Friday, September 28, 2012

Multicultural Characters in YA

I know this is a well-discussed topic, however, I wanted to discuss it a bit more. One of the recent emails I received from my agent—gonna take me a while to get used to writing/saying that. My Agent!—listed all the things she loved about my ms. Diversity was one of them. She mentioned a specific passage she thought was handled well.

My MC is Cuban-American. She is second generation American and doesn’t speak much Spanish. I thought hard about that when she came to me as this tall, awkward, olive-skinned, Cuban girl with a love of auto mechanics. I don’t speak Spanish, although I’m on my way to learning. I didn’t want her to be CINO: Cuban In Name Only. But I didn’t want my book to be full of my flawed Spanish either-lol.

I had two things going for me. 1. I was writing this book in English and therefore, I didn’t need that much Spanish and 2. I used to live in Miami. Anyone who’s lived in, visited, flown over southern Florida knows it’s almost like living in Cuba. I had a diverse group of friends, ate Cuban food, danced in Cuban clubs with Cuban men…hem-hem, getting off topic. My point is I decided I had enough knowledge to create a character with first generation, Spanish speaking parents and make it as authentic as my experiences would allow.

One of my MC’s best friends is Jewish. As he is a side character and we don’t meet any of his family, and I didn’t want to play on the stereotypes, there are only certain things that will point to his Jewish-ness. I did consult with a few of my Jewish friends with some of the things I had him saying and doing. One thing in particular was his Jew-fro. He has very bushy hair and while I couldn’t see that being offensive, I wanted to check and make sure.

My MC’s other best friend is black. I didn’t really have to consult with anyone as I have personal experience being a 16 yr old black girl-lol. Although, I was never the daughter of a mega-rich rapper who just crossed over to action film star. But even as I tried to stay clear of stereotypes, they are there for a reason. They are based in some truth.

Years ago I was speaking with a fellow writer who explained why she wasn’t comfortable having a main character of a different race. She said it was because she had no experience being a black, Asian, or Hispanic woman so she couldn’t write them authentically. Well, I’ve never had any experience being a man, a white woman, a vampire, or a werewolf but I write them. That’s what research is for. That’s what exposing yourself to other cultures is for. I think these are things we owe to our readers. Showing them other worlds means showing them worlds with other races outside of the one you currently inhabit.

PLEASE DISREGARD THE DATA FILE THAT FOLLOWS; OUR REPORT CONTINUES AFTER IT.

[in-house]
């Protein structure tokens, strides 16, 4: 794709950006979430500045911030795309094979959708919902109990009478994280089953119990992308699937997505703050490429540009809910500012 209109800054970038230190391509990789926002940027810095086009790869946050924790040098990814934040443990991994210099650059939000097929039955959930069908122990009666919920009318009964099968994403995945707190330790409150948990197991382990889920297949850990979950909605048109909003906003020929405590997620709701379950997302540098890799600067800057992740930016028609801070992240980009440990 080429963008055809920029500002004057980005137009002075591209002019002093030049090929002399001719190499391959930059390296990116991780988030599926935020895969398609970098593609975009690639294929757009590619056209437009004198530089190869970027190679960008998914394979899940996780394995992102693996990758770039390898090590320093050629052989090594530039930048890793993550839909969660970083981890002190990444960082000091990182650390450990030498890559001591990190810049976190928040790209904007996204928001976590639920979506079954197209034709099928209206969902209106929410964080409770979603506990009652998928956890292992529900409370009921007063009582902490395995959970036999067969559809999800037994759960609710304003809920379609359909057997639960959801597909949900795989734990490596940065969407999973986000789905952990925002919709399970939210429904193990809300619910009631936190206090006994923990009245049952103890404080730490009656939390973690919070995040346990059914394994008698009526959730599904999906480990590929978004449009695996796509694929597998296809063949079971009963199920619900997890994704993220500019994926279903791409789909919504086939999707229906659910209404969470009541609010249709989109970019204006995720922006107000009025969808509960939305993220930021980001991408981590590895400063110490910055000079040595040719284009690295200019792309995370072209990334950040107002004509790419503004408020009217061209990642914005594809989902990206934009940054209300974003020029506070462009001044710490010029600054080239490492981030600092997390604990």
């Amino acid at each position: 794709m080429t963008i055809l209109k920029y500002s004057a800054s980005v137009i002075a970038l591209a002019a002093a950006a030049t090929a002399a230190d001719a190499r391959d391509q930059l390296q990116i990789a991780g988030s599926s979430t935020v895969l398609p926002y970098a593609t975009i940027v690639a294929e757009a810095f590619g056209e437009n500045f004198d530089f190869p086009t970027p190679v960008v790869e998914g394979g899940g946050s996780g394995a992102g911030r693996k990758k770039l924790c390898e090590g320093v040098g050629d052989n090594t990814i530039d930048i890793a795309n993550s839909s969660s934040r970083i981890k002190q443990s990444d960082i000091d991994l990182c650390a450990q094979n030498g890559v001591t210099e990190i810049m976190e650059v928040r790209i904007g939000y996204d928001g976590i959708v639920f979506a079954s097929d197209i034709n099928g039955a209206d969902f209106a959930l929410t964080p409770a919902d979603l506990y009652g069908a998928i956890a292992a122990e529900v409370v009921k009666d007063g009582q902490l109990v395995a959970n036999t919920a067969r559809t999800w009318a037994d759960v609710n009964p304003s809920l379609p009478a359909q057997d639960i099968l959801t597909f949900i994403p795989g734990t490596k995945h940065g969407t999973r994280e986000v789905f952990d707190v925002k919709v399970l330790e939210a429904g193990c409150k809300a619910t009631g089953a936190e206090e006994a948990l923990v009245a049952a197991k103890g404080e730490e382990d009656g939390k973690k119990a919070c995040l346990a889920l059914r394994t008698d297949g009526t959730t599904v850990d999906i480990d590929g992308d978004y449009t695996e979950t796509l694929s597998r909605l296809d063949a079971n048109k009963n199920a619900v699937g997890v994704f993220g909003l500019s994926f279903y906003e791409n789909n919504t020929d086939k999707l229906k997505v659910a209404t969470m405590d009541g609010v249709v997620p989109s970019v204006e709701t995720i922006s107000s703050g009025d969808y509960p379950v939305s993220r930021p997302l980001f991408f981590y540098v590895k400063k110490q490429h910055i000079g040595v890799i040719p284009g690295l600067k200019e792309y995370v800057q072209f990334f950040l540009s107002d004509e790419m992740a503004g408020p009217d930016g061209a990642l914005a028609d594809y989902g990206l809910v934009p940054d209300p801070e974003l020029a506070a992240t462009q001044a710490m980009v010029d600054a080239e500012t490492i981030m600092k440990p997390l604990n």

With all that said, you have to be comfortable to write well. So maybe everything I just said won’t matter to you. But it is a huge market that’s being underrepresented.


Tamara said...

I love this and I think the different cultures were one of the things that really stood out about your book. My characters have always come to me kind of fully formed and yes, they have all been white. But just because they were, not because I only wanted them to be white. Gabby is black, but she's a pretty minor character. My first book literally only had three characters, Jess, Cacee, and Cacee's father, Ray.

Funny though, in the book I'm writing with Chance, the characters showed up in my head like they always do. Only this time, the MC, Fen, is half asian. The other MC, Daniel is half hispanic/half black. The MC love interest, Lily, is white, as is the side-kick, Cal.

I don't think it will be any different than writing any other book I'v written. It might require a bit more research into some stuff, but the characters are already pretty well-defined in my head.

All but Lily anyway. haha. I have a much stronger image of three guys (two of which are different races) than I have of the one white girl. Kinda funny how that can happen. I'm looking forward to writing it though, cause I think the mix of different cultures will really add something to the story.

Tamara said...

P.S. Do you know your Captcha is on? It just took me four tries to leave that comment. I should've probably added the P.S. to that one, cause now I'll have to try to get this one up there too. haha

Karen Denise said...

Hey Tam,

Love the reply. I totally get what you are saying. My characters come to me fully formed too. At least visually. But that's why I added that last bit about being comfortable with what you are writing. If you are white and your character comes to you white then he/she needs to be white. I would think there would be a problem with connecting if you forced a character into a race that you are not comfortable with. We as readers would know.

So basically, I think it's important to be comforable with other races and cultures yourself. As writers, all races, ethnicities and cultures will read our work...we hope. So why not be open to learning and incorporating them?

Um...I'm really going to show how blog stupid I am. Send me an email and tell me what the heck a Captcha is and how do I get rid of it! LOL.

Jai Joshi said...

I totally agree. Multi-culturalism is something that young adults are experiencing right now so it makes sense to provide them with access to books that show multiculturalism and what's good/difficult/interesting about it.